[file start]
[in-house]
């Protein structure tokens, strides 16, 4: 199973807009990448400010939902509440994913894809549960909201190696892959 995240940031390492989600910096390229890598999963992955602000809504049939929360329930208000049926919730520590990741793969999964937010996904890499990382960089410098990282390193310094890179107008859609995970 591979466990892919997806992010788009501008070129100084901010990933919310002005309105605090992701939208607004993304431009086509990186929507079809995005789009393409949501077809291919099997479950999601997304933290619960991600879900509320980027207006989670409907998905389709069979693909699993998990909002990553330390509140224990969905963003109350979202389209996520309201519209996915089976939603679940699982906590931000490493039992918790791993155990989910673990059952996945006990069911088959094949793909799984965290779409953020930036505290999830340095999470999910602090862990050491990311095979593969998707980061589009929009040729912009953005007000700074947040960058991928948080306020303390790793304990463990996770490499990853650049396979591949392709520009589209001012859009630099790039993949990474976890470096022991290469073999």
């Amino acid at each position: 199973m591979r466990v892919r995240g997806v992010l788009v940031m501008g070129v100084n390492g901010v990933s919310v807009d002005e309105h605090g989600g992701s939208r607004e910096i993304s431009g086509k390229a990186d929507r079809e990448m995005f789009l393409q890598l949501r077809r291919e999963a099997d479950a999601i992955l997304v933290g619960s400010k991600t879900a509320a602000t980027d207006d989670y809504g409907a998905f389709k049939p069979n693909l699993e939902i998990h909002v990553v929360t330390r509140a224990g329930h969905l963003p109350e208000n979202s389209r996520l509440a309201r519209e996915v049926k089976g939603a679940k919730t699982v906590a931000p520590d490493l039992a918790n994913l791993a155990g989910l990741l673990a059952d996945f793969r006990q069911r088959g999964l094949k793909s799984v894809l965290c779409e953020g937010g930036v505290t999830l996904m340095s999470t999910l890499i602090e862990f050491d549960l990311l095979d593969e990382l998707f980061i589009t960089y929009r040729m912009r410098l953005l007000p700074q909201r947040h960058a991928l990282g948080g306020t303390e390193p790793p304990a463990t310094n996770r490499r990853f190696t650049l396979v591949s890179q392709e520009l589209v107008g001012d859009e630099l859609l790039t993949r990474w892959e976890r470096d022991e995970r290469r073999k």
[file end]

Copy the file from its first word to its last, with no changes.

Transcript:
[in-house]
């Protein structure tokens, strides 16, 4: 199973807009990448400010939902509440994913894809549960909201190696892959 995240940031390492989600910096390229890598999963992955602000809504049939929360329930208000049926919730520590990741793969999964937010996904890499990382960089410098990282390193310094890179107008859609995970 591979466990892919997806992010788009501008070129100084901010990933919310002005309105605090992701939208607004993304431009086509990186929507079809995005789009393409949501077809291919099997479950999601997304933290619960991600879900509320980027207006989670409907998905389709069979693909699993998990909002990553330390509140224990969905963003109350979202389209996520309201519209996915089976939603679940699982906590931000490493039992918790791993155990989910673990059952996945006990069911088959094949793909799984965290779409953020930036505290999830340095999470999910602090862990050491990311095979593969998707980061589009929009040729912009953005007000700074947040960058991928948080306020303390790793304990463990996770490499990853650049396979591949392709520009589209001012859009630099790039993949990474976890470096022991290469073999």
């Amino acid at each position: 199973m591979r466990v892919r995240g997806v992010l788009v940031m501008g070129v100084n390492g901010v990933s919310v807009d002005e309105h605090g989600g992701s939208r607004e910096i993304s431009g086509k390229a990186d929507r079809e990448m995005f789009l393409q890598l949501r077809r291919e999963a099997d479950a999601i992955l997304v933290g619960s400010k991600t879900a509320a602000t980027d207006d989670y809504g409907a998905f389709k049939p069979n693909l699993e939902i998990h909002v990553v929360t330390r509140a224990g329930h969905l963003p109350e208000n979202s389209r996520l509440a309201r519209e996915v049926k089976g939603a679940k919730t699982v906590a931000p520590d490493l039992a918790n994913l791993a155990g989910l990741l673990a059952d996945f793969r006990q069911r088959g999964l094949k793909s799984v894809l965290c779409e953020g937010g930036v505290t999830l996904m340095s999470t999910l890499i602090e862990f050491d549960l990311l095979d593969e990382l998707f980061i589009t960089y929009r040729m912009r410098l953005l007000p700074q909201r947040h960058a991928l990282g948080g306020t303390e390193p790793p304990a463990t310094n996770r490499r990853f190696t650049l396979v591949s890179q392709e520009l589209v107008g001012d859009e630099l859609l790039t993949r990474w892959e976890r470096d022991e995970r290469r073999k």